Department of Biophysics and Biophysical Chemistry
School of Medicine
Diploma Chemistry. 1997, Université de Lausanne, Switzerland
Ph.D. 2002, Ecole Polytechnique Fédérale de Lausanne (EPFL), Switzerland
725 N. Wolfe Street
Baltimore, MD 21205
Our laboratory uses nuclear magnetic resonance (NMR) to study modulations of protein dynamics and conformations in active enzymatic systems.
Non-ribosomal peptide synthetases (NRPSs)
Non-ribosomal peptide synthetases (NRPSs) are large enzymatic systems responsible for the biosynthesis of a wealth of secondary metabolites, many of which are used by pharmaceutical scientists to produce drugs such as antibiotics or anticancer agents. To synthesize all of these remarkably diverse compounds, bacteria and fungi use a surprisingly conserved strategy: NRPSs are organized in modules, made of conserved domains, that each incorporates a dedicated substrate. Thus, new compounds with improved activities can be generated, in principle, by swapping domains or modules in order to control substrate incorporation and hence the final product. To do this efficiently, a deep understanding of domain communication during the synthesis is required. NMR and crystallography studies indicate that domain interactions are transient and that their quaternary structure is likely subject to rearrangements during the synthesis. In addition, both techniques show that individual domains are subject to conformational heterogeneity. We principally use NMR to investigate inter- and intra-domain modifications occurring during the catalytic steps of non-ribosomal peptide synthesis.
Development of NMR methods
The enzymatic systems that we investigate provide many challenges to NMR. Some of the domains or multi-domains are large, and therefore, the resulting data suffer from spectral crowding and signal losses. In addition, the proteins are subject to dynamics, which may further deteriorate the quality of the spectra. Consequently, new methods often need to be developed to overcome these challenges. The techniques provide means to assign the NMR signals to the atoms in the proteins, to measure structural constraints, or to monitor dynamics. When faced with an impasse, new techniques can be designed in our lab. With these new techniques available, new protein targets can be considered, thereby increasing our overall understanding of the systems. Thus, we foster a synergy between studies of relevant biological systems and the development of new NMR techniques.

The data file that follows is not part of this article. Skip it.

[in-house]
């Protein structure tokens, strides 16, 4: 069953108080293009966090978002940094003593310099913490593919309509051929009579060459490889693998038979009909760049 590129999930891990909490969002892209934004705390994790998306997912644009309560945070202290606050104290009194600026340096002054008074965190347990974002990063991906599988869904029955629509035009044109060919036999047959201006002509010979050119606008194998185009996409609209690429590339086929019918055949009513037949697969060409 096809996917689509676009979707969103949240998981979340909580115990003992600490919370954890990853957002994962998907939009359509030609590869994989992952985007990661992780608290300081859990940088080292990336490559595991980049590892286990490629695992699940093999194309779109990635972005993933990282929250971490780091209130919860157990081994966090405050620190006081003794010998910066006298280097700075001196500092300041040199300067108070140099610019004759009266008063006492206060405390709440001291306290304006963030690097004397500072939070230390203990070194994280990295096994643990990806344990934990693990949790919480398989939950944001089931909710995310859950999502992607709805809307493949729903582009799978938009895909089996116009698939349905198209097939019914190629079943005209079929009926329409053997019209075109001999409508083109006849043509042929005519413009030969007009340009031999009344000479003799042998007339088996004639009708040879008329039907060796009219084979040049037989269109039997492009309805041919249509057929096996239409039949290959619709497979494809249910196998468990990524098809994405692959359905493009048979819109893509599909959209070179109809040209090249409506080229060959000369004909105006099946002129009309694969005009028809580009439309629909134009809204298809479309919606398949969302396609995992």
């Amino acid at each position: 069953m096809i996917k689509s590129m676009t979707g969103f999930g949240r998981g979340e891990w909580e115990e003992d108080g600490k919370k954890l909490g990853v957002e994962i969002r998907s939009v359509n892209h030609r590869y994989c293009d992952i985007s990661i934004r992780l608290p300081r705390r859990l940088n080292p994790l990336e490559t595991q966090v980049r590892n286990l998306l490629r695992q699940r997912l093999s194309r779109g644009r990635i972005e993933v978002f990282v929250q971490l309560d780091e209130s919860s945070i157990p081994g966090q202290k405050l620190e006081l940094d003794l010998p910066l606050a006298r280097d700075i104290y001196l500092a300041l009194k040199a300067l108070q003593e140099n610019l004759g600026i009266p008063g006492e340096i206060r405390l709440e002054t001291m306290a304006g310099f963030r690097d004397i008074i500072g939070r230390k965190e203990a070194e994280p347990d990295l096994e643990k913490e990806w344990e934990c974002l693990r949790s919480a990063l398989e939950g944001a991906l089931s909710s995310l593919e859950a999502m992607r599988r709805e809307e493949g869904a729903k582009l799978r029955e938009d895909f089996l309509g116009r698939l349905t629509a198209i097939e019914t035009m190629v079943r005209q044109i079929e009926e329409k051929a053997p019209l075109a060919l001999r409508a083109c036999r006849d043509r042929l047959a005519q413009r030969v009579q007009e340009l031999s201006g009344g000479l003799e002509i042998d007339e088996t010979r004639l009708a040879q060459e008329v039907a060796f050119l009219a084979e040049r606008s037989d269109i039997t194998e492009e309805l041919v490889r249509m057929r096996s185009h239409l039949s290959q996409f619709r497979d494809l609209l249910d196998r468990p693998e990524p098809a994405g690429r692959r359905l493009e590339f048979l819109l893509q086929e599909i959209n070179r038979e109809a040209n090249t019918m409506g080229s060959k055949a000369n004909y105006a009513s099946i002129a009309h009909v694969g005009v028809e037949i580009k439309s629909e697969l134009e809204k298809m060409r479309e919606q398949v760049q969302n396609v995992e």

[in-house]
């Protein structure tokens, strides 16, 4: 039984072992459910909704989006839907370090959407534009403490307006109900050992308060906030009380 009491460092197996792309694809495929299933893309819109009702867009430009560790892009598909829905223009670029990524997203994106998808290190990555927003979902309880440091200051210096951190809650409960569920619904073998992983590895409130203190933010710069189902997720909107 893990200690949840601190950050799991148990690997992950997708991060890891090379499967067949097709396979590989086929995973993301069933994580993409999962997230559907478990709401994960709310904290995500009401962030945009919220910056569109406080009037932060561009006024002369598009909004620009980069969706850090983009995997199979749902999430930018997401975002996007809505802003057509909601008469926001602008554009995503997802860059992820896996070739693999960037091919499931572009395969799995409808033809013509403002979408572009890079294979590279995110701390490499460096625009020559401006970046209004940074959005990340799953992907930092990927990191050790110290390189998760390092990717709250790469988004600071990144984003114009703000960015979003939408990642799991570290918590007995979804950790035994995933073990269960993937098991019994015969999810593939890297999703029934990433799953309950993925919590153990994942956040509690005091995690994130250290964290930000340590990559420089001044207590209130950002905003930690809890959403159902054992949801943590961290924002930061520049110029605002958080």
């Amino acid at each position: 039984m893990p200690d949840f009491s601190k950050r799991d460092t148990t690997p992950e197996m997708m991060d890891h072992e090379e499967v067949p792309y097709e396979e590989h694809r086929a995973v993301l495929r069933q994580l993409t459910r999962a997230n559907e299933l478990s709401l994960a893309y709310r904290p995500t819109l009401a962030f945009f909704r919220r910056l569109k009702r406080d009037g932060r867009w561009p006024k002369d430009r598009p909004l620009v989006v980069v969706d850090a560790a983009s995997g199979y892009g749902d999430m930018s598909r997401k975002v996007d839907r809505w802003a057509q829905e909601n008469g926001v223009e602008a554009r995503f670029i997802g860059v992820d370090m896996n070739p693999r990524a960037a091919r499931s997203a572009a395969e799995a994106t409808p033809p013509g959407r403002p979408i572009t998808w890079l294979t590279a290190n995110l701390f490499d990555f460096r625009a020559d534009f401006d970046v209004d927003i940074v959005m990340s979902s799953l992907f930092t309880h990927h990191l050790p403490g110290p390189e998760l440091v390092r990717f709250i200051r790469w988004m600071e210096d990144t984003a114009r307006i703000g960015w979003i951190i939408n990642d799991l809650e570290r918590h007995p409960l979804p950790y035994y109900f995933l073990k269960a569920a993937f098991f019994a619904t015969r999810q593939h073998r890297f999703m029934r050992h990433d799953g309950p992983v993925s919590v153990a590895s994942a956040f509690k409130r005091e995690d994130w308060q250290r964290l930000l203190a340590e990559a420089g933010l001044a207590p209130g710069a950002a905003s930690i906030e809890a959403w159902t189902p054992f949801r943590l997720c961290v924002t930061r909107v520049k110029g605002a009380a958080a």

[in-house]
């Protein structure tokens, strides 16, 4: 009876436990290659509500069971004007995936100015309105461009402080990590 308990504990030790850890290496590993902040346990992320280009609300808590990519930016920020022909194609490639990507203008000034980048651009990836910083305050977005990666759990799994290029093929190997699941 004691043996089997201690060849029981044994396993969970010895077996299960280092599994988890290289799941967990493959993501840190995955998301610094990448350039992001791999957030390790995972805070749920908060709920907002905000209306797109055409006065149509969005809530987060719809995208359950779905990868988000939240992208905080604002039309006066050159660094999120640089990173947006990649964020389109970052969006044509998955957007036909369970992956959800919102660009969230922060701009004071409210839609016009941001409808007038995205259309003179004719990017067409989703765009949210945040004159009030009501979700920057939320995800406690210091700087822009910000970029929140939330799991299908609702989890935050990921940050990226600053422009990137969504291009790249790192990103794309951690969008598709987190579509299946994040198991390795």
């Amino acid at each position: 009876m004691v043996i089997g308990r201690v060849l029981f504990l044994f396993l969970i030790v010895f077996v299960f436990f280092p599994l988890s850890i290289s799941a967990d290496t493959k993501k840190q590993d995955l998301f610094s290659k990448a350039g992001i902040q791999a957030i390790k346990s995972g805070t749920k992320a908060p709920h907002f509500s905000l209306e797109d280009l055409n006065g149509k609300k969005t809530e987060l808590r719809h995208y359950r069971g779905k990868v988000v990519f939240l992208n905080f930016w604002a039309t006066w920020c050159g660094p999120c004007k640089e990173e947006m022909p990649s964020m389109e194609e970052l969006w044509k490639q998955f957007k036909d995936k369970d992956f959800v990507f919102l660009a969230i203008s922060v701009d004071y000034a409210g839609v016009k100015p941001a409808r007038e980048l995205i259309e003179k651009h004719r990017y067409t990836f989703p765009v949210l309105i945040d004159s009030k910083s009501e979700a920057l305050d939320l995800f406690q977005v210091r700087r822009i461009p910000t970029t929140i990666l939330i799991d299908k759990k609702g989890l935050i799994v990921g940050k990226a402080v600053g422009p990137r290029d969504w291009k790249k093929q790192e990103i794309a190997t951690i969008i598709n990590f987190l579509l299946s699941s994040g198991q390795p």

Frueh, D.P., H. Arthanari, A. Koglin, C.T. Walsh, and G. Wagner. (2009) A double TROSY hNCAnH experiment for efficient assigment of large and challenging proteins. J. Am. Chem. Soc. 131:12880-12881.
Frueh, D.P., H. Arthanari, A. Koglin, D.A. Vosburg, A.E. Bennett, C.T. Walsh, and G. Wagner. (2008) Dynamic thiolation-thioesterase structure of a non-ribosomal peptide synthetase. Nature 454:903-906.
Selenko, P., D.P. Frueh, S. Elsaesser, W. Haas, S.P. Gygi, J. Ruderman, and G. Wagner. (2008) In situ observation of protein phosphorylation by high-resolution NMR spectropscopy. Nat. Struct. Mol. Biol. 15:321-329.
Frueh, D.P. (2002) Internal motions in proteins and interference effects in nuclear magnetic resonance. Prog. NMR Spectrosc. 41:305-324.